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Jazz Articles about Lennie Niehaus

35
Album Review

Stan Kenton: Salute!

Read "Salute!" reviewed by Jack Bowers


Stan Kenton, one of the most renowned and influential bandleaders of the twentieth century, died on August 25, 1979. Fortunately—for the sake of history in general and creative music in particular—Kenton's remarkable legacy lives on, and in a perceptive and open-minded world would endure forever. Even to this day, small but devoted groups of enthusiasts share a wish that some previously hidden array of his material might come to light, satisfiying for the moment their craving for more memorable music ...

18
Album Review

Stan Kenton and His Orchestra: Concert on the Pacific

Read "Concert on the Pacific" reviewed by Jack Bowers


The Stan Kenton Orchestra's Concert on the Pacific is actually a compendium of several concerts recorded between January and March 1958 at the Rendezvous Ballroom in Balboa, California—a series that almost emptied Kenton's wallet and caused him to pause and regroup a year or so later. While this was post-Rosolino/Sims/Konitz/Levey, the Kenton Orchestra was never without its share of outstanding soloists, in this case saxophonists Lennie Niehaus, Bill Perkins, Richie Kamuca and Bill Robinson; trumpeters Sam Noto, Billy Catalano and ...

4
Album Review

Stan Kenton and His Orchestra: In a Lighter Vein

Read "In a Lighter Vein" reviewed by Jack Bowers


Stan Kenton was a man of many moods, as was his intrepid and popular orchestra, which endured until his passing in August 1979 and whose renown is kept alive even today by the Stan Kenton Legacy Orchestra. Kenton dons his carefree hat on In a Lighter Vein, an assortment of straight-ahead themes from the orchestra's jazz library, preserved in five concert performances from 1953-55 beneath the umbrella of NBC radio's All Star Parade of Bands. Original compositions ...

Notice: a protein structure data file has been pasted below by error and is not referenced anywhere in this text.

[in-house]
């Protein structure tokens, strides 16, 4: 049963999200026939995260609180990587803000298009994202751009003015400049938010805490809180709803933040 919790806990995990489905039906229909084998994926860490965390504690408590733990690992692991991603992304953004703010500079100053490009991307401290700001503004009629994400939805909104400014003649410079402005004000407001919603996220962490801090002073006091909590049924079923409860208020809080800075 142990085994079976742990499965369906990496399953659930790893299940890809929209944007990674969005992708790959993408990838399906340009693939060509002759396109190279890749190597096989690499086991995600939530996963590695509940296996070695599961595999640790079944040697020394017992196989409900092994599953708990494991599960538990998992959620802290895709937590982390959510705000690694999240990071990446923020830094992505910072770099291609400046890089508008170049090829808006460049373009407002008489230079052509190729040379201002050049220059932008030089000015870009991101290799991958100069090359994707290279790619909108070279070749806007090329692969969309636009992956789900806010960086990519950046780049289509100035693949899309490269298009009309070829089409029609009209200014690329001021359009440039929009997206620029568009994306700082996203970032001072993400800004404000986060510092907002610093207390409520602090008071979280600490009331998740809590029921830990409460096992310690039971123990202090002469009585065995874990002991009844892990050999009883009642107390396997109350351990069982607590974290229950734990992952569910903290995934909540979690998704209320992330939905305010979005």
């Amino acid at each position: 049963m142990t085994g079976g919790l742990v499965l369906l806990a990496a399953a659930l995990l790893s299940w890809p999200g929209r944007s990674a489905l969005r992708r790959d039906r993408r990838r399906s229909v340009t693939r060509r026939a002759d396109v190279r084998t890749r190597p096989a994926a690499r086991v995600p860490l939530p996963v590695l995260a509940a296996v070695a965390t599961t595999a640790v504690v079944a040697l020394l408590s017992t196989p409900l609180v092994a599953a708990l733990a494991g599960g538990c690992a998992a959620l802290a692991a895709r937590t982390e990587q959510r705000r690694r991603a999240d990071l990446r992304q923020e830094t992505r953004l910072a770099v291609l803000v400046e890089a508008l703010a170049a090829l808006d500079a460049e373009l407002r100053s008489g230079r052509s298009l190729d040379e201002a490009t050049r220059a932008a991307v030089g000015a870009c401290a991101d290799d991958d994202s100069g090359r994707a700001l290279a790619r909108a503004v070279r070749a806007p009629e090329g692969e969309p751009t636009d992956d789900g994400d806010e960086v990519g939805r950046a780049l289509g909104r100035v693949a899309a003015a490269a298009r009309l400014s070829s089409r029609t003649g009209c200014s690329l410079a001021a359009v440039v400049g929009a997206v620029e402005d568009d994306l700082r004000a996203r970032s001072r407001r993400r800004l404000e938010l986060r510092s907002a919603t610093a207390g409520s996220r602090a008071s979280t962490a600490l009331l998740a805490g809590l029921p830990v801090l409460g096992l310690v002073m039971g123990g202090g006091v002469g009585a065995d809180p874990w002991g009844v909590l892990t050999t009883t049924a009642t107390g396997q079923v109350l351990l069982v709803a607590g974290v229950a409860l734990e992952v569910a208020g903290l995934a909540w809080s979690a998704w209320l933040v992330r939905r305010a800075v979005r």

100
Album Review

Lennie Niehaus: Volume 5: The Sextet

Read "Volume 5: The Sextet" reviewed by Craig Jolley


Lennie Niehaus is best known these days for his Hollywood film scores. He came up on the 1950's California scene and joined the Kenton band, replacing Lee Konitz as the primary alto soloist. After establishing himself as a player he began writing for the band as well. Simultaneously he led a series of fondly-remembered small band (5 to 8 pieces) recordings with other Kenton band members of the era.

These recordings were built around Niehaus' writing. His style was typical ...

56
Album Review

Lennie Niehaus: Vol. 5: The Sextet

Read "Vol. 5: The Sextet" reviewed by AAJ Staff


The West Coast scene of the fifties produced few big names and ever fewer classic albums, but nevertheless provided fertile soil for some of the most stylish and consistent music in the history of jazz. For the most part, the artists working in the sunny climes of California were content to work within the established boundaries rather than extending them, keeping the art of arranging and sticking close to the melody vital at a time when most players were itching ...

126
Album Review

Lennie Niehaus: Vol. 1: The Quintets

Read "Vol. 1: The Quintets" reviewed by David Rickert


Cool jazz has always represented the tweed jacket and horn-rimmed glasses approach to the music and has often been criticized for stealing jazz away from smoky bars to college lecture halls and living room hifis. A style that could only have been conceived during the optimistic bliss of the Eisenhower administration and the warm breezes of California, cool jazz was doomed to be overrun by the turbulent 60s and the angry, socially conscious music that was its byproduct. Indeed, cool ...


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